If, as many believe, the future of magazine publishing is niche, then it makes sense to look to niche publishers for clues to revenue models, products and strategies that will carry the industry forward. As experts on the passions and preferences of audiences, no sector of this business may be better equipped to lead the way forward than those in the enthusiast camp.
"We are in the market niche that everybody says you want to be in, which is specialty markets," says Kevin Keefe, editorial vice president and publisher at Waukesha, WI-based Kalmbach Publishing. "We've been very successful and lucky over the years to have markets where it is easy to establish and identify what the core group's passion is."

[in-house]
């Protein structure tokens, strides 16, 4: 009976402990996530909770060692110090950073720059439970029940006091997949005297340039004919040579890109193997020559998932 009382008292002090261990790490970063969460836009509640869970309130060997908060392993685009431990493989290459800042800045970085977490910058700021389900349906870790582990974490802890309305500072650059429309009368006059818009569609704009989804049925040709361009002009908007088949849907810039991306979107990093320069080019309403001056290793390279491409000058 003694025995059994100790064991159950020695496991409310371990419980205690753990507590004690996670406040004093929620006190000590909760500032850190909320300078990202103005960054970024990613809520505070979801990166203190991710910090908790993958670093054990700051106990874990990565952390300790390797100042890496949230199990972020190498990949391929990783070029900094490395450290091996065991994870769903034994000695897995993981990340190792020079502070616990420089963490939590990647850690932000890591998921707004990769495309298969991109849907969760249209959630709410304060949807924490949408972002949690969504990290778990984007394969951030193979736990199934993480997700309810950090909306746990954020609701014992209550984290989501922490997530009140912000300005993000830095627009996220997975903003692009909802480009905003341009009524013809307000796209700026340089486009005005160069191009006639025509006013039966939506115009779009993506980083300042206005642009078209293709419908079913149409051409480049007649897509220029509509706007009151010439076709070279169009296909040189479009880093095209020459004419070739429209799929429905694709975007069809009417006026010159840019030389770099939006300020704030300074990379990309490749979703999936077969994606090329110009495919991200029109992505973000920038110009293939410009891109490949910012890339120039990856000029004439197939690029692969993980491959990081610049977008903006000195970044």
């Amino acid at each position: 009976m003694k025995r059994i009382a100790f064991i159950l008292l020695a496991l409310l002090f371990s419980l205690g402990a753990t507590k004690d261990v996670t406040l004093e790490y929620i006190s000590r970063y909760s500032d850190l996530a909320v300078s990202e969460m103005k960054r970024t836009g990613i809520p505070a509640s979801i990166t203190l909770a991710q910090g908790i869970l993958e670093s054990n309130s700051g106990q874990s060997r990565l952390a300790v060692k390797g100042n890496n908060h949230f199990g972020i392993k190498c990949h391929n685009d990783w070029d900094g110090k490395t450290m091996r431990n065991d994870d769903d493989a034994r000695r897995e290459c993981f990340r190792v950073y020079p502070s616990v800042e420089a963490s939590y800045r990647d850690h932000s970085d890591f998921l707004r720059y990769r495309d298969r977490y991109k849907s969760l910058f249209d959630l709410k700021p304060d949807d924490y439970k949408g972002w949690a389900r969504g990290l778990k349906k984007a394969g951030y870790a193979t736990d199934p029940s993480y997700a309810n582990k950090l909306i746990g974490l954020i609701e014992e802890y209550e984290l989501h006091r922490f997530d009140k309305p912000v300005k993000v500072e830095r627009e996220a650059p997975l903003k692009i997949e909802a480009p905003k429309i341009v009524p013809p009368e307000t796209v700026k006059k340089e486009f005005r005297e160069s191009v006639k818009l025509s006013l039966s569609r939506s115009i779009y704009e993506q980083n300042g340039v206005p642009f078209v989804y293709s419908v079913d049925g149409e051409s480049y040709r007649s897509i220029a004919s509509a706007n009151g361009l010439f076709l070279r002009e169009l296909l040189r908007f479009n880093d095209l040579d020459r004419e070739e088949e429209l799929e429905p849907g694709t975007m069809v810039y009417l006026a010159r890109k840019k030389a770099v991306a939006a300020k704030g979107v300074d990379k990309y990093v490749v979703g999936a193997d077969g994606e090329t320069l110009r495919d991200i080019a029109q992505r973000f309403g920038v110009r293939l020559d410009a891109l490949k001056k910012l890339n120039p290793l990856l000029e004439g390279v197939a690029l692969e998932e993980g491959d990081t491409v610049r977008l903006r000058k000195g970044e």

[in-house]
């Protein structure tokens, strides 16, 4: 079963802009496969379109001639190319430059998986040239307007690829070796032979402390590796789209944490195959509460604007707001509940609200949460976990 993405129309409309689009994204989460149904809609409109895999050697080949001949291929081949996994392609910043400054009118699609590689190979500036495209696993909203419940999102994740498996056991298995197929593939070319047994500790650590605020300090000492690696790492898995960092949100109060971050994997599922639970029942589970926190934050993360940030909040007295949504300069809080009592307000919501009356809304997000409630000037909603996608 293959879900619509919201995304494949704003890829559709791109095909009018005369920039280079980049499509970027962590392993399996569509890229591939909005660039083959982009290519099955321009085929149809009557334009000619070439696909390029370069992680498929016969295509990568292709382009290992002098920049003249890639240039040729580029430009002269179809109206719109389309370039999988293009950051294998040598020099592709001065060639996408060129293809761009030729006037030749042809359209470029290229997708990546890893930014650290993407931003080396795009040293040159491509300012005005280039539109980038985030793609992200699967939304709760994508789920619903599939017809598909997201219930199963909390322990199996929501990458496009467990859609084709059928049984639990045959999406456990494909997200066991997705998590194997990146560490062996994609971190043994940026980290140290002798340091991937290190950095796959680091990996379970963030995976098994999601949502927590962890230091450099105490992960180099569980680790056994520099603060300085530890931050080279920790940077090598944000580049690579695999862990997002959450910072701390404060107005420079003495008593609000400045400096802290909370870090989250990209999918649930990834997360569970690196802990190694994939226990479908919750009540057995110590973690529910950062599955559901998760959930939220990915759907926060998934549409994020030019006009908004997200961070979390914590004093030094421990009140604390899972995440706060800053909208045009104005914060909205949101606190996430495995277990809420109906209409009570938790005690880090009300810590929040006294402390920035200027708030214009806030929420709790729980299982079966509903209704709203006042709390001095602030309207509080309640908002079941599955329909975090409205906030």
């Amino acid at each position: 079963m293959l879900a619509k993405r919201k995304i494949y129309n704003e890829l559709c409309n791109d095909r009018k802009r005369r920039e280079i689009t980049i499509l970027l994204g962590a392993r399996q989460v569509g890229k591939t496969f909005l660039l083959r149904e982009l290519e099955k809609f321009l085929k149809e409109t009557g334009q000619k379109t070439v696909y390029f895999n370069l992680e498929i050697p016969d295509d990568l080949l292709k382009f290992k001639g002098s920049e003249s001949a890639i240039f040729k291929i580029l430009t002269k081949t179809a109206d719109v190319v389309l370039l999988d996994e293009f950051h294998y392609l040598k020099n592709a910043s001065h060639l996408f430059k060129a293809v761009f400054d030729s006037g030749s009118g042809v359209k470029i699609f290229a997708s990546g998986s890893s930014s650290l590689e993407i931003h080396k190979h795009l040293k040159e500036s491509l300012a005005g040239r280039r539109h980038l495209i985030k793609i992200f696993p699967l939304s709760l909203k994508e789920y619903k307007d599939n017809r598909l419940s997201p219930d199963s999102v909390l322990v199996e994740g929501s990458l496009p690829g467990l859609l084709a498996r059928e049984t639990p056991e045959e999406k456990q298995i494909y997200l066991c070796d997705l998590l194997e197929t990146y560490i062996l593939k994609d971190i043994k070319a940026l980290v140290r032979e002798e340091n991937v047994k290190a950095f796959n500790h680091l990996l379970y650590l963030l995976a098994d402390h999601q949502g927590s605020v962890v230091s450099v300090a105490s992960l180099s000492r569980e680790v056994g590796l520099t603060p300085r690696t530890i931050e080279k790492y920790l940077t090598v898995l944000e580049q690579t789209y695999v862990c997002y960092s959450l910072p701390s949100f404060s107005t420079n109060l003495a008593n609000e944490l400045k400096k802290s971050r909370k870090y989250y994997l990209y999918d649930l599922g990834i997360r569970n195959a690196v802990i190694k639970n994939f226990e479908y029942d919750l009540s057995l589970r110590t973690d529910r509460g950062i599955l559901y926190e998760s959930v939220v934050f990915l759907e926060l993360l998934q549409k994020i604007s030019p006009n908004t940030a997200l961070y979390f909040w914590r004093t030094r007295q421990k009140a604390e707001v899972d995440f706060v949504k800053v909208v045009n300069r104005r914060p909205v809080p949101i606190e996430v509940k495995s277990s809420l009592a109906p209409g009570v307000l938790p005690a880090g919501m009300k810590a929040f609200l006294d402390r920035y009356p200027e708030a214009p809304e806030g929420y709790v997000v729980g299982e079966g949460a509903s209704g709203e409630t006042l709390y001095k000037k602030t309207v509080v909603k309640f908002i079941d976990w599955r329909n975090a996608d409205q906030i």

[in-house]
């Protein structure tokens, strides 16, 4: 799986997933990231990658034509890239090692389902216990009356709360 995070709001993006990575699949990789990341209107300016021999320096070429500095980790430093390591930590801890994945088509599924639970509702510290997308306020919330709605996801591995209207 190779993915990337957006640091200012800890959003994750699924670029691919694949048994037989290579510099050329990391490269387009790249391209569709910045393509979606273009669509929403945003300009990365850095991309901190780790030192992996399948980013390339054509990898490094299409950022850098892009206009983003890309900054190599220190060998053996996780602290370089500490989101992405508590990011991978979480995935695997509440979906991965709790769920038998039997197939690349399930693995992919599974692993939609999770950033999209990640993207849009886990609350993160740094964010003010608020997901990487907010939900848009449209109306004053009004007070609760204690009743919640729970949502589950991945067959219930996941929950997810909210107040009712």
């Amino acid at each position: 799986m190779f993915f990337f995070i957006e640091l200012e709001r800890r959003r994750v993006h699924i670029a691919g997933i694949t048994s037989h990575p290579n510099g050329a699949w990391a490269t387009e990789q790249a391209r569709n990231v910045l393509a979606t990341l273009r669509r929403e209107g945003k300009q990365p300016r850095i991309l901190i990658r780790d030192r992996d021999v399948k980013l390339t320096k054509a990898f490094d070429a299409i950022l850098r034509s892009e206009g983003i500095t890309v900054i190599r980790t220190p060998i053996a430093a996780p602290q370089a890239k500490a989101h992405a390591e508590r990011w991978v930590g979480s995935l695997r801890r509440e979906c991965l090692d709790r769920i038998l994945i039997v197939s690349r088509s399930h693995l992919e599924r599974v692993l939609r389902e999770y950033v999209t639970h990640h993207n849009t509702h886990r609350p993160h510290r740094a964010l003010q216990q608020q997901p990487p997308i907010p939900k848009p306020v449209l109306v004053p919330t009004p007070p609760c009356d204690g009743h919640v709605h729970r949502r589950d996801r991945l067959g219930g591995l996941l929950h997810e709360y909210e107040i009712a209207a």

None of which is to say enthusiast publishers don't work very hard to earn and keep their readers. When Kalmbach moved all editorial operations of Discover magazine (which it bought from Discover Media LLC in 2010) from New York to suburban Milwaukee, the company took pains to highlight the scientific and journalistic expertise of the carefully-picked staff. More than any other consumer publishing sector, enthusiast audiences know their subject, and demand quality.
They can also be famously loyal, renewing at above-average rates and providing circulation revenue support at percentages Conde Nast would envy. At Kalmbach, two-thirds of revenue comes from subscriptions and newsstand sales, Keefe says.
"One of the many reasons we were attracted to Discover was because … it has a higher-than-average subscription base," he says. "There are a lot of people who have been subscribing for a long time and they renew at an above-average rate. And that is the model for this company, as opposed to an ad-driven model."
Capturing a devoted audience naturally makes a publisher more recession proof; many enthusiast publishers weathered the dark days of 2009-2010 better than their industry peers. It also brings a special responsibility.